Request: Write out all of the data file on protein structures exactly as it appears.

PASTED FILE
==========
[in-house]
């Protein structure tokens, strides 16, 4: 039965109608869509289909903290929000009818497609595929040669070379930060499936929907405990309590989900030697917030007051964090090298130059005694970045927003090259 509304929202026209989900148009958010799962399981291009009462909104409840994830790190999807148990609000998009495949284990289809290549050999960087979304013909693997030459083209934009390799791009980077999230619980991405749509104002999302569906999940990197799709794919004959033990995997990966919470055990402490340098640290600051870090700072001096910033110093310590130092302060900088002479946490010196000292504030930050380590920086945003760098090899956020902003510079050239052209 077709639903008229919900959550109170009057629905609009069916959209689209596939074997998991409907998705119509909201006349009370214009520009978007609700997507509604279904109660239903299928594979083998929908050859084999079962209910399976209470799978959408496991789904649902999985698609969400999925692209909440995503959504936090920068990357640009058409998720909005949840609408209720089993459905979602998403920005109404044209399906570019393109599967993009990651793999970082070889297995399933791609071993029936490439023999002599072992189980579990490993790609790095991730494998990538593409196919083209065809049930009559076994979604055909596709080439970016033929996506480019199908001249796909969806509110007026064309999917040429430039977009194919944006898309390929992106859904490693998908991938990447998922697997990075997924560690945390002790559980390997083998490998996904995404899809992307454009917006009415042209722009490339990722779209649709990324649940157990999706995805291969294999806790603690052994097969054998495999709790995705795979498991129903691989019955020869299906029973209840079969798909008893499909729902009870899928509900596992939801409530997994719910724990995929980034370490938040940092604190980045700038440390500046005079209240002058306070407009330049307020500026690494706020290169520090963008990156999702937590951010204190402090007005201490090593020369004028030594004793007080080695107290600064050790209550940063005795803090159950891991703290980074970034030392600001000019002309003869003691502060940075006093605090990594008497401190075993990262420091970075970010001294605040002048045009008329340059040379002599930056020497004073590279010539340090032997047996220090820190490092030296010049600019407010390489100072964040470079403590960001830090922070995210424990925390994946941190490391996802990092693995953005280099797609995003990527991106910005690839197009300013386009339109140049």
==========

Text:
[in-house]
């Protein structure tokens, strides 16, 4: 039965109608869509289909903290929000009818497609595929040669070379930060499936929907405990309590989900030697917030007051964090090298130059005694970045927003090259 509304929202026209989900148009958010799962399981291009009462909104409840994830790190999807148990609000998009495949284990289809290549050999960087979304013909693997030459083209934009390799791009980077999230619980991405749509104002999302569906999940990197799709794919004959033990995997990966919470055990402490340098640290600051870090700072001096910033110093310590130092302060900088002479946490010196000292504030930050380590920086945003760098090899956020902003510079050239052209 077709639903008229919900959550109170009057629905609009069916959209689209596939074997998991409907998705119509909201006349009370214009520009978007609700997507509604279904109660239903299928594979083998929908050859084999079962209910399976209470799978959408496991789904649902999985698609969400999925692209909440995503959504936090920068990357640009058409998720909005949840609408209720089993459905979602998403920005109404044209399906570019393109599967993009990651793999970082070889297995399933791609071993029936490439023999002599072992189980579990490993790609790095991730494998990538593409196919083209065809049930009559076994979604055909596709080439970016033929996506480019199908001249796909969806509110007026064309999917040429430039977009194919944006898309390929992106859904490693998908991938990447998922697997990075997924560690945390002790559980390997083998490998996904995404899809992307454009917006009415042209722009490339990722779209649709990324649940157990999706995805291969294999806790603690052994097969054998495999709790995705795979498991129903691989019955020869299906029973209840079969798909008893499909729902009870899928509900596992939801409530997994719910724990995929980034370490938040940092604190980045700038440390500046005079209240002058306070407009330049307020500026690494706020290169520090963008990156999702937590951010204190402090007005201490090593020369004028030594004793007080080695107290600064050790209550940063005795803090159950891991703290980074970034030392600001000019002309003869003691502060940075006093605090990594008497401190075993990262420091970075970010001294605040002048045009008329340059040379002599930056020497004073590279010539340090032997047996220090820190490092030296010049600019407010390489100072964040470079403590960001830090922070995210424990925390994946941190490391996802990092693995953005280099797609995003990527991106910005690839197009300013386009339109140049």